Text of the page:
Mother Kills her 7 Month Old Child

Paragraph 1 reads:  "A Social Services worker testified Thursday that Katherine Strickland Parker appeared to be medicated and showed no bonding with her child following injuries to the 7-month-old which ultimately resulted in his death."

Paragraphs 13 through 16 read:  "She said Mrs. Parker also told her she had been on medication for depression , but could not tell her which medication she was on. Mrs. Parker also told her she had been hospitalized in 2003 for attempting suicide."

"Ms. Hill said while she was talking to Mrs. Parker, Mrs. Parker continually tried to close her eyes."

"'She appeared disoriented … dizzy and exhibited poor reasoning ability,'  Ms. Hill said."

"She said in the more than five hours she was with Mrs. Parker, the mother went in the room where her son was only twice. She said she witnessed no bonding between Mrs. Parker and her child."

http://www.dunndailyrecord.com/main.asp?SectionID=1&SubSectionID=1&ArticleID=102134

Brian Haney
Daily Record Reporter

A Social Services worker testified Thursday that Katherine Strickland Parker appeared to be medicated and showed no bonding with her child following injuries to the 7-month-old which ultimately resulted in his death.

Mrs. Parker of Newton Grove is on trial in Johnston County Superior Court on charges of involuntary manslaughter in the death of her son, Joshua Quinn Tart.

Among witnesses Thursday was Patricia Hill, a child protective services investigator. Ms. Hall was on call Oct. 30, 2007. That day emergency workers answered a 911 call for an infant who reportedly fell in the bathtub and was unresponsive in the Parkers' home near Meadow. At that time the Parkers were not married, but did marry several days after Joshua's burial.

Ms. Hill went to WakeMed and arrived before both Joshua and Mrs. Parker. Ms. Hill told the story of seeing Joshua in the hospital. She said he was hooked up to numerous machines when she saw him.

Remembering the call stating he had been dropped in the bathtub, she said she looked him over for marks and bruises and found none.

"There was absolutely no indication of that," she said.

When Assistant District Attorney Paul Jackson showed jurors enlarged photographs Ms. Hill took of Joshua, Joshua's father, Roger Tart, who had not been involved with Ms. Parker for months before the incident, left the room, fighting back tears.

"I couldn't take it," he said as he sat on a bench outside the courtroom. "I didn't want to see him in that state."

Asked if the trial so far had been difficult for him, he nodded, saying, "It's the hardest thing of my life (for me and) for my whole family."

He said his father, who is a Vietnam veteran and who left the room behind his son, said the trial was harder for him to take than anything he saw in the war.

A Clouded Past

Back in the courtroom, Ms. Hill said Social Services had conducted a prior investigation into the household after Joshua's pediatrician reported a failure to thrive shortly after he was born, indicating Joshua had lost weight since his birth. However, nothing at that time indicated further action needed to be taken.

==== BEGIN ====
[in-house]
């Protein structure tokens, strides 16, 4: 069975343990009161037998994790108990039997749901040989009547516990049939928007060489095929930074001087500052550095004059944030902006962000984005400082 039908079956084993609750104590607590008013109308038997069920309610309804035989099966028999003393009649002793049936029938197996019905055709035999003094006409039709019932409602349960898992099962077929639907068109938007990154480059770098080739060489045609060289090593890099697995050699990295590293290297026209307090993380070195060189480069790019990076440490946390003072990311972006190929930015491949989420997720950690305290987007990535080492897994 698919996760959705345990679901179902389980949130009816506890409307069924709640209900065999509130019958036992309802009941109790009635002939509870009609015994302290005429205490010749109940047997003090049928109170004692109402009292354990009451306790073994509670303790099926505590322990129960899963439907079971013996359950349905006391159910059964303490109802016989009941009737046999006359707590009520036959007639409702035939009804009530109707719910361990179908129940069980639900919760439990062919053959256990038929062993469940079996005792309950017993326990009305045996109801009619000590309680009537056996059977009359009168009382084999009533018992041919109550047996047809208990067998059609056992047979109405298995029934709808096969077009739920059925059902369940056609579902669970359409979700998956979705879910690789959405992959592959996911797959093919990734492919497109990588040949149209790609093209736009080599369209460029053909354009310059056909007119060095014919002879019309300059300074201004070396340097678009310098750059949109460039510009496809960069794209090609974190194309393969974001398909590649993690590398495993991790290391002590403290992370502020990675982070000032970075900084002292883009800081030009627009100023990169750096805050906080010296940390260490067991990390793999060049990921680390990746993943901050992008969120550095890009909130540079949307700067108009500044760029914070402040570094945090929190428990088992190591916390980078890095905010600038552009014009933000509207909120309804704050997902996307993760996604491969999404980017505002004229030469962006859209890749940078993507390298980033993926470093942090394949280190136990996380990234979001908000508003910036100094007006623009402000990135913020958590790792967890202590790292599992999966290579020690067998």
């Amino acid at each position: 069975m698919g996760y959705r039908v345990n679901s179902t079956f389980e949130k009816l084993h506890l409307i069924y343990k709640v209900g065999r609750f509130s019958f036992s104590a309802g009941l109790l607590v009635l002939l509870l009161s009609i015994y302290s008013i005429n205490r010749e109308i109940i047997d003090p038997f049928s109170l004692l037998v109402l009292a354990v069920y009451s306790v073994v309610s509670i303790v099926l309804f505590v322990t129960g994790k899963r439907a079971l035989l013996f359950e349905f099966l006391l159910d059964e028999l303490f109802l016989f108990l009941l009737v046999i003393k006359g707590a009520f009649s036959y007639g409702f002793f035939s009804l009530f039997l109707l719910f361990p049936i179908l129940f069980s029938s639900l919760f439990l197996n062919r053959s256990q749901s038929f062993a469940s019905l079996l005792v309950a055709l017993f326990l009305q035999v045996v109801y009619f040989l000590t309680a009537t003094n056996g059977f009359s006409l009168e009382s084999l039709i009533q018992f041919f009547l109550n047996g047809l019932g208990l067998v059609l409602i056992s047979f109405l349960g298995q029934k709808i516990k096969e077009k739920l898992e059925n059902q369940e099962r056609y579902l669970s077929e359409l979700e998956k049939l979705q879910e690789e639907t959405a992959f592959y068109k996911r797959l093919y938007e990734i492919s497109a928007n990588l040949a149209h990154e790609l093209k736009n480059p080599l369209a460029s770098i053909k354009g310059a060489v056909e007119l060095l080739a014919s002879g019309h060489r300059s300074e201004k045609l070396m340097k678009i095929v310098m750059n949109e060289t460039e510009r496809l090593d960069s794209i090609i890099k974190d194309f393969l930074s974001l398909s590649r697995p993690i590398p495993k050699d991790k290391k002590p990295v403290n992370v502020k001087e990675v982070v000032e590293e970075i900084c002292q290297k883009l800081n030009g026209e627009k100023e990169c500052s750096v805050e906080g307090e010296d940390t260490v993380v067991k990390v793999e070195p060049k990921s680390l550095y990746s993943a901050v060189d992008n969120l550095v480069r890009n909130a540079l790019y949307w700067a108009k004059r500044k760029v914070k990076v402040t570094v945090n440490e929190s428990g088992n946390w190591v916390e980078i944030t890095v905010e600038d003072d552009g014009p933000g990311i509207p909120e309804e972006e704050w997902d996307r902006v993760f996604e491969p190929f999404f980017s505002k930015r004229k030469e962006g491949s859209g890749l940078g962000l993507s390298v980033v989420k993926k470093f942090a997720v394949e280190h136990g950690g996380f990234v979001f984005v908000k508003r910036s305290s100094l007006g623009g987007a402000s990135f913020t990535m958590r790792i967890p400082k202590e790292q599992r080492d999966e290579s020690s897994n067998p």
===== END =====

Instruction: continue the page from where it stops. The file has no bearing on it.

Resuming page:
Ms. Hill said Mrs. Parker told her at the hospital there was a history of domestic violence in the home involving Mr. Tart. He was serving time for felony strangulation when Joshua died.

She said Mrs. Parker also told her she had been on medication for depression, but could not tell her which medication she was on. Mrs. Parker also told her she had been hospitalized in 2003 for attempting suicide.

Ms. Hill said while she was talking to Mrs. Parker, Mrs. Parker continually tried to close her eyes.

"She appeared disoriented … dizzy and exhibited poor reasoning ability," Ms. Hill said.

She said in the more than five hours she was with Mrs. Parker, the mother went in the room where her son was only twice. She said she witnessed no bonding between Mrs. Parker and her child.

According to Ms. Hill, Mrs. Parker also asked the doctor if there was water on the child's lungs that could have occurred if he had been dunked under water.

When Mrs. Parker's attorney, Craig James cross-examined Ms. Hill, he questioned whether she examined Joshua all over for bruising. She said she examined all of him, but his lower back as he had medical orders not to be moved.

It Was In The Details

Johnston County Sheriff's Detective Brandon Harris responded to the home on Reedy Prong Road after Joshua had first been taken to Betsy Johnson Regional Hospital. Joshua died two days later on Nov. 1 at WakeMed.

He told the jury he spoke to Jeffrey Parker, who offered his account of what happened that night. He said Mr. Parker appeared very drowsy and was unstable on his feet.

Detective Harris said Mr. Parker told him he was giving Joshua a bath and when he was finished, he called for Mrs. Parker to come and get him.

According to Mr. Parker's statement, when he handed Joshua to Mrs. Parker, the child slipped and hit his head on the side of the tub.

"He said the child started crying and (Mrs. Parker) carried him into the bedroom," Detective Harris said. "About five minutes later, the child quit crying and that's when she called 911."

The detective then recounted an interview with Mrs. Parker, he conducted later.

In Mrs. Parker's retelling of events, he said she told him when she went to the bathroom after hearing a thump, there was Mr. Parker, "holding the child, lifeless in his arms."

Mr. Parker, who has pleaded guilty, is expected to testify for the prosecution today.